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What will be the new normal in post-Covid-19 Uganda?

During his last televised address, updating Ugandans on the Covid-19 crisis in the country, President Yoweri Museveni noted that the government was working on reducing the movement of cargo by trucks to instead use trains.

The President explained that the increasing number of truck drivers testing positive at the border had helped the government to discover the irrationality of using lorries to move cargo for long distances.

“It is cheaper and safer [against accidents, cargo theft, spreading diseases, damaging roads] to use rail and water transport where they are available,” he noted.

Asking Ugandans to be patient with the current trend where truck drivers are coming in with the virus, the President’s address is clear that there is going to be a fundamental shift from use of road transport.  The government will put more effort in repairing the old railway line as it prepares to build the new standard gauge railway.  “The old line fully functional would reduce the lorry trips,” he added, reiterating his call on Ugandans to be patient with the truck drivers.


Meanwhile, in March, when the first case of Covid-19 was reported in Uganda, the government swung into action, closing its airport to international passenger flights. The move, aimed at stemming the importation of the virus from countries with a high prevalence, came as no surprise since most other countries had done so before. But even to countries where flights are still permitted, air travel has been greatly affected. Many airlines across the globe have since registered heavy losses resulting from a major deep in the number of travelers.

American billionaire, Warren Buffet, last week sold his shares in four major US airlines, warning that the “world has changed” for the aviation industry because of the coronavirus crisis. His move comes despite a plunge in prices of markets internationally. It was expected that the billionaire would use the plunge to invest, but he noted that he saw nothing interesting in the airline industry.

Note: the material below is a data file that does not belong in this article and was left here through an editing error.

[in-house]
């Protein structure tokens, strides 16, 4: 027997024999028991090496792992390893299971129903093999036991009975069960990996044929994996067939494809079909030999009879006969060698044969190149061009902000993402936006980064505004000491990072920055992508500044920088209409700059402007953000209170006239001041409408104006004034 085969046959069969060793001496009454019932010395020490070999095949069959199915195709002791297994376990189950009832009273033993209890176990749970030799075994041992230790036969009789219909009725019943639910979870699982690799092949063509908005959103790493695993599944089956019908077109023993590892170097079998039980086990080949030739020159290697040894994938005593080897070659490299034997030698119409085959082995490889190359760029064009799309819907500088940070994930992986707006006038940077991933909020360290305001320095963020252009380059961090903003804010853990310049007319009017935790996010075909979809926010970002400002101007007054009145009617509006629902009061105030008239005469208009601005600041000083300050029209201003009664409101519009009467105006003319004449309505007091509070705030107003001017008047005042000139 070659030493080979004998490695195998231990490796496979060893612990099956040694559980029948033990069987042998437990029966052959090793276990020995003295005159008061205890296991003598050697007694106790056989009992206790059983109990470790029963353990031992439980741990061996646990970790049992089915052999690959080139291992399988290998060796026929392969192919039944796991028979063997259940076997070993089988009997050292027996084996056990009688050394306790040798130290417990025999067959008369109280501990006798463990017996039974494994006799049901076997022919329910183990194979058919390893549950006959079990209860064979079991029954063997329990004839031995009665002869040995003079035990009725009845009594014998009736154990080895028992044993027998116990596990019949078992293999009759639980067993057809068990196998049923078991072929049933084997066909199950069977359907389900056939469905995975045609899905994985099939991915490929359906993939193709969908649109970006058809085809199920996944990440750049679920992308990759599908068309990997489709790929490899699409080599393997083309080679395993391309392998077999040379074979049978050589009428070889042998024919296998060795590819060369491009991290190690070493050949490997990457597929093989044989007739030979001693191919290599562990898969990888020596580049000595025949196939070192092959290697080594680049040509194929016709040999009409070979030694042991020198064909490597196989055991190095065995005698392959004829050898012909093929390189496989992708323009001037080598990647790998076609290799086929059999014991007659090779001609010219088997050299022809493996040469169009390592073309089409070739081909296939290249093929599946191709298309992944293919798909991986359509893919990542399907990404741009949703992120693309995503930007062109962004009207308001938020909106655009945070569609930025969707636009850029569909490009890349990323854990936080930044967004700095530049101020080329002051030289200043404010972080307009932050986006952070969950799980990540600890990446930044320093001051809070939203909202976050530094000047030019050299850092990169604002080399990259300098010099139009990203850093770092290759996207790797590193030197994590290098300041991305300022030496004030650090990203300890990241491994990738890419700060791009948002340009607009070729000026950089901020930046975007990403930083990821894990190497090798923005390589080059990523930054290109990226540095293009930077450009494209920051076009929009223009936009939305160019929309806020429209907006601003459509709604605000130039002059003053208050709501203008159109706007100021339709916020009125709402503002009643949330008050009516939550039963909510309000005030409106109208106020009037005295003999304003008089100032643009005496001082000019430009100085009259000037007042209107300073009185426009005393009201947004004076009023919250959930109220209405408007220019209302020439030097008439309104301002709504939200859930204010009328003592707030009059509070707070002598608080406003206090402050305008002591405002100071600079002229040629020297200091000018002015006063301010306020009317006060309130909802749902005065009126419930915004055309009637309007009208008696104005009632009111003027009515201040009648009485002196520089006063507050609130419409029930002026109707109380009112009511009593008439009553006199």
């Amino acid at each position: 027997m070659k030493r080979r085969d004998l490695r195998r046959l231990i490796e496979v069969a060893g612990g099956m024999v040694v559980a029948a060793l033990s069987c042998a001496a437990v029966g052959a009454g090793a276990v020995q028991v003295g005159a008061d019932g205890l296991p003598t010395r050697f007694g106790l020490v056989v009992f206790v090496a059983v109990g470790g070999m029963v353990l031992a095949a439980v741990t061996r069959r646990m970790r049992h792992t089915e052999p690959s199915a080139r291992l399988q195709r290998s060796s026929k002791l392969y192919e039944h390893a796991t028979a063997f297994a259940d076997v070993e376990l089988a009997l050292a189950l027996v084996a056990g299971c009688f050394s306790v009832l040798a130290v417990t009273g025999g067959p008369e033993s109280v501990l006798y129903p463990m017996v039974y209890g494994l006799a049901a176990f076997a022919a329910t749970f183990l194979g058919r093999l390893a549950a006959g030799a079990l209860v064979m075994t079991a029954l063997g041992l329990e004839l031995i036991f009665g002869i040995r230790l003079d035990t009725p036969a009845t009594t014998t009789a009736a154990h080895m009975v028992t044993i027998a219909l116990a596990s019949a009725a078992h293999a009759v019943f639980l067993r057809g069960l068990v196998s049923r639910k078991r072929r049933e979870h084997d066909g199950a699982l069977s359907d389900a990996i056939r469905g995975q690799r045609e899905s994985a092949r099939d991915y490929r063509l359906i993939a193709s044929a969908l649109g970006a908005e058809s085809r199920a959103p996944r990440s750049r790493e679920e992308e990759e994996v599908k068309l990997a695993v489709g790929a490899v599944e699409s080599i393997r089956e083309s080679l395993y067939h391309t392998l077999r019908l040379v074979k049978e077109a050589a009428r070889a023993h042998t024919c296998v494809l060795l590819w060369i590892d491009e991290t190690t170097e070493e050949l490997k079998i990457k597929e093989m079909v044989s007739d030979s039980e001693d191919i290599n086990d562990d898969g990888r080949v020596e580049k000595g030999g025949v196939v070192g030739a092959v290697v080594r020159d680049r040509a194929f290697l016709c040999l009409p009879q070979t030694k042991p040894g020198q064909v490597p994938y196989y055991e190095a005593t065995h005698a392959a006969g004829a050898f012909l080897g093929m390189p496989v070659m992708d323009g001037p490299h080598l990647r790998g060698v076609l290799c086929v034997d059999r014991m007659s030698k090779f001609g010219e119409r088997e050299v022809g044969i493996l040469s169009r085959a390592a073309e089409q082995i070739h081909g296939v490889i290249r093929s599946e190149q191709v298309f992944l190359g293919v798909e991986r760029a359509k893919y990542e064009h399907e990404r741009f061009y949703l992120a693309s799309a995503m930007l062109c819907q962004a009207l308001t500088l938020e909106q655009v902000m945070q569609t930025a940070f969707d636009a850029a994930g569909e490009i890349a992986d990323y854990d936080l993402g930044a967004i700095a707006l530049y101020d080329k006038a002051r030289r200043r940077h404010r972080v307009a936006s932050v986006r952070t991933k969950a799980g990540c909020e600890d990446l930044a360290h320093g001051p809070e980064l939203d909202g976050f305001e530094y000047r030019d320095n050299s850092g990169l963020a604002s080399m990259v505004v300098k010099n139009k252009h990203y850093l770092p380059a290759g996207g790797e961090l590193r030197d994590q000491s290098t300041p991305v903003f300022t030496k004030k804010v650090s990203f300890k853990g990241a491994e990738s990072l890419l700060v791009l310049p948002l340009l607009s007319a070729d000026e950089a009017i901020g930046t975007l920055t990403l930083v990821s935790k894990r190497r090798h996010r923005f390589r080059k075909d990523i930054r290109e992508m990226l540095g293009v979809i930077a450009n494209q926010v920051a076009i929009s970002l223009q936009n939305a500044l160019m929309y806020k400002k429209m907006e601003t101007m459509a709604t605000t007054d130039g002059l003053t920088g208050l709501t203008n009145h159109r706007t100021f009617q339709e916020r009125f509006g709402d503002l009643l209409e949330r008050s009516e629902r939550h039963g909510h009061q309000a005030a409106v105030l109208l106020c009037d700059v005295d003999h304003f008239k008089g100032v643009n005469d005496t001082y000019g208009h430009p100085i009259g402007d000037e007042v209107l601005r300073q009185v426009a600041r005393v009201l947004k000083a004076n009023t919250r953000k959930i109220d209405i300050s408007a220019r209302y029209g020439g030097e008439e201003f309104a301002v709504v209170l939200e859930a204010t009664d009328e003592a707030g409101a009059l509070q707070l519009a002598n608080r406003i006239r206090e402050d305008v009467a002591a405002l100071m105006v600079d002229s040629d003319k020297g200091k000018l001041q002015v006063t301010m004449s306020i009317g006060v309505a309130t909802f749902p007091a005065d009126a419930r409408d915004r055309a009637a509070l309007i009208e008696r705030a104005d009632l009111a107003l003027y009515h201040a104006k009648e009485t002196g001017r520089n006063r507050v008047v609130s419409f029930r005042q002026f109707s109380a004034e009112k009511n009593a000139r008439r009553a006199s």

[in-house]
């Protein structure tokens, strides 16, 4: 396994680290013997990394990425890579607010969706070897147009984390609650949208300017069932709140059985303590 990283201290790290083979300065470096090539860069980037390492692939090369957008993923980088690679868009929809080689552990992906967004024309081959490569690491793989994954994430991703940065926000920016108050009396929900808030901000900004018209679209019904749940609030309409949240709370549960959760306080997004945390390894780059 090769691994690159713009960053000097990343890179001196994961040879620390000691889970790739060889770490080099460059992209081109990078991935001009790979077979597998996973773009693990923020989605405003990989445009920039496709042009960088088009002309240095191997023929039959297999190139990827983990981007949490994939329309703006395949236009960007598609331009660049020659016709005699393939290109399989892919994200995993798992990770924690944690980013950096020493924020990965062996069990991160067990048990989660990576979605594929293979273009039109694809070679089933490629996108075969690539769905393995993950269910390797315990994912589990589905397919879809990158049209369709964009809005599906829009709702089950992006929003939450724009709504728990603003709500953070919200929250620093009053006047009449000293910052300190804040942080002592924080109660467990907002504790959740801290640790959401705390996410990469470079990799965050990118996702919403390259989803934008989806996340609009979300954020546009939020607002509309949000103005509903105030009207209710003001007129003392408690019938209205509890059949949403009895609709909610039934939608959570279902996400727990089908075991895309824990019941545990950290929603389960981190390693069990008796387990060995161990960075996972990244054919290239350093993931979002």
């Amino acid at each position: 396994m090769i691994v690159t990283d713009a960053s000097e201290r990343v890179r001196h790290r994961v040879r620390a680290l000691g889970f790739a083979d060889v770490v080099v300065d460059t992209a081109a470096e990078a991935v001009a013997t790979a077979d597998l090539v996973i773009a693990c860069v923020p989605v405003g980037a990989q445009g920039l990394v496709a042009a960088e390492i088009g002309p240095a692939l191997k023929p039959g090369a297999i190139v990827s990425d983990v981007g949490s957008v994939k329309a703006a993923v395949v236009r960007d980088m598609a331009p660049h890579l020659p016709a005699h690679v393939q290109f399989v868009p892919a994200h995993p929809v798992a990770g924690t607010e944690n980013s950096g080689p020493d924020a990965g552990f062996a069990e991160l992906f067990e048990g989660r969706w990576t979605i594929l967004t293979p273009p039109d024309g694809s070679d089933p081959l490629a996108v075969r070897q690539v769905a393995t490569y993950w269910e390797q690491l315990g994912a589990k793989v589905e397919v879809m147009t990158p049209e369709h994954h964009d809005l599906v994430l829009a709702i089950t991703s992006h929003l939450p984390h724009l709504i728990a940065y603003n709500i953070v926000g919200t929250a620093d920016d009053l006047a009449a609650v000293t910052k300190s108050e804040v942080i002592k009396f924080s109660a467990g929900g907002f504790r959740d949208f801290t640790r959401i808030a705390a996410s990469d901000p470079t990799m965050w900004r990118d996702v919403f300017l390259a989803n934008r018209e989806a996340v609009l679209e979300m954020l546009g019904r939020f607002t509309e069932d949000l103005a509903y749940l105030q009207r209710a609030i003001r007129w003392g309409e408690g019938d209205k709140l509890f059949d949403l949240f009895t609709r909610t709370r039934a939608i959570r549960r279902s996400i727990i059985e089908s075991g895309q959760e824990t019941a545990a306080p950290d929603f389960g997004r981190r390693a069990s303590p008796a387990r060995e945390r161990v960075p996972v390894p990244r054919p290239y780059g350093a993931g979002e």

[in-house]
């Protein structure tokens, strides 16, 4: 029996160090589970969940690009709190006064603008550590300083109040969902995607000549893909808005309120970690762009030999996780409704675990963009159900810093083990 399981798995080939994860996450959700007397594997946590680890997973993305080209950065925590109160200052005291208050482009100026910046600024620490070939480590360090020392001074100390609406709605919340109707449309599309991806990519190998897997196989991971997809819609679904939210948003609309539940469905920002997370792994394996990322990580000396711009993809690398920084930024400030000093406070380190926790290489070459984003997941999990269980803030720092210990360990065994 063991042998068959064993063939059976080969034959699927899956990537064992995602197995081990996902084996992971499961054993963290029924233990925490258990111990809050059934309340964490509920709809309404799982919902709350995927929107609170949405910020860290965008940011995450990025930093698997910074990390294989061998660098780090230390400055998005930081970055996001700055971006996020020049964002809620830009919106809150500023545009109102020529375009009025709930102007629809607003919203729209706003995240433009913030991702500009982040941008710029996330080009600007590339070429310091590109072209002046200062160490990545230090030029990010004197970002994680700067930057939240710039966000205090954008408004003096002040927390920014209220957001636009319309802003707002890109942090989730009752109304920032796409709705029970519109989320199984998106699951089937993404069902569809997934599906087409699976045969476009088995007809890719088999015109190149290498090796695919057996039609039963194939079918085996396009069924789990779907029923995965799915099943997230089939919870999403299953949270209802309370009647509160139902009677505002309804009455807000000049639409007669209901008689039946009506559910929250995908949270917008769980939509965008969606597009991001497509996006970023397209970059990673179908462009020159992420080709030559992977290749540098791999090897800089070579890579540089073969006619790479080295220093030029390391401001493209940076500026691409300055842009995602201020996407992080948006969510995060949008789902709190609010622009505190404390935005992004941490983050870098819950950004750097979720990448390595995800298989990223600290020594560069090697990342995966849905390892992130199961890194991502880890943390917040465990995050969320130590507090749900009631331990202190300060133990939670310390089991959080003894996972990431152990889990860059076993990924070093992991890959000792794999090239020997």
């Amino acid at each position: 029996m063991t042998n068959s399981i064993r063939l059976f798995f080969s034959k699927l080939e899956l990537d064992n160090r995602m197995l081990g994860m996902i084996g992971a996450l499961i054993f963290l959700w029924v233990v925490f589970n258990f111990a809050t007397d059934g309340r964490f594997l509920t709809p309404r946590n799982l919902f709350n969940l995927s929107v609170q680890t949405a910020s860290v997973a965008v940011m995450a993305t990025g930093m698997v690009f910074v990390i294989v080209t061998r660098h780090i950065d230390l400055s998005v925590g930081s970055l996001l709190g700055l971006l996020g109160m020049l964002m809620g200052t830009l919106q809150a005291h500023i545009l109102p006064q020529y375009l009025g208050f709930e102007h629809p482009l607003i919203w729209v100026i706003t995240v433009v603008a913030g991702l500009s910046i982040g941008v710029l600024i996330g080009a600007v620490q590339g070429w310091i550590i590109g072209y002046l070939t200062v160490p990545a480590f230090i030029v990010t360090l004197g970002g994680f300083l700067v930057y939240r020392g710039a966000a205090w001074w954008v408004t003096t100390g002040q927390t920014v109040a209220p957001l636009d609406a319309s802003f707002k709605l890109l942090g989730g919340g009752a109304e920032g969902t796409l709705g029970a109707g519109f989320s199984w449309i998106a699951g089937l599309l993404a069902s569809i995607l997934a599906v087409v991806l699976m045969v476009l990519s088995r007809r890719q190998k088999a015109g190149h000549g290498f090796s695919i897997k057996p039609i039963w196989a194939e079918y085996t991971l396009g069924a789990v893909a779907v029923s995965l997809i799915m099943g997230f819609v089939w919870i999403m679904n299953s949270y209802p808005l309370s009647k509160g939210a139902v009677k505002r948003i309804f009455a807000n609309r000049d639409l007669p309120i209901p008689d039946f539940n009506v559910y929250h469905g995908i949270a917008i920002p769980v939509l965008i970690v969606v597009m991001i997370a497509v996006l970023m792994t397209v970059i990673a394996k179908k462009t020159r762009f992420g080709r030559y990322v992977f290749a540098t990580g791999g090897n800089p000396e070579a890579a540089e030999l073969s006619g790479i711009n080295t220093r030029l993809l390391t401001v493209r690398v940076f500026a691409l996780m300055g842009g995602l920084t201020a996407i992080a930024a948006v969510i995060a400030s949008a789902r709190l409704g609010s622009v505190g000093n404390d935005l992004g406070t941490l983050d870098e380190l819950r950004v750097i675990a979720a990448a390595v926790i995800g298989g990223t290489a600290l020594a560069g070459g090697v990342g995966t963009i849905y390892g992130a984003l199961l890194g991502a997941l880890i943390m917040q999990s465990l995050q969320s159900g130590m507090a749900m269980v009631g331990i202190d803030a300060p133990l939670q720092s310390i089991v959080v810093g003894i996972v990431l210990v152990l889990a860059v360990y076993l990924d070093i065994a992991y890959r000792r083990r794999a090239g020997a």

Working from home

In Uganda, people who previously had to travel abroad for meetings or business, have had to resort to virtual meetings in order to continue working.

President Museveni has stated on several occasions that he has held virtual meeting via digital collaboration tool, Zoom with his Kenyan and Rwandan counterpart. A recent summit of the East African Community heads of state was to be held via zoom but was cancelled.

As part of support to Uganda’s response against Covid-19, the United Nations Development Programme several weeks ago launched support for government business continuity through digitalization. The UNDP  provided Zoom licenses and ICT gadgets worth $697,000 to enable government conduct business online as routine operations in Ministries, Departments and Agencies of government was suspended and most staff asked to work from home.

Private companies have also followed suit in asking their staff to work from home. Daily Monitor Editor for Health Features, Victoria Namatovu has for the last three weeks conducted business from home. She says she calls reporters and assigns them, when they file the stories; she edits and sends the stories to the next level for preparation to be published.

John Tugume, an editor for digital platforms at New Vision says they had to reduce the number of staff members required to report to work and others told to operate from home. Mr Tugume notes that the work model has proved efficient; adding that it just as well might become the new normal even after the pandemic passes.

New ideas

During a two-day E-conference on how the Ugandan economy would recover after Covid-19 crisis, National Information Technology Authority Executive Director James Saaka said the gig economy in Uganda is going to grow, and advised businesses to think of digital products to present to their companies as a recovery plan.

Written by Peter Mwayi

Mr Mwayi is media communications strategist and trainer.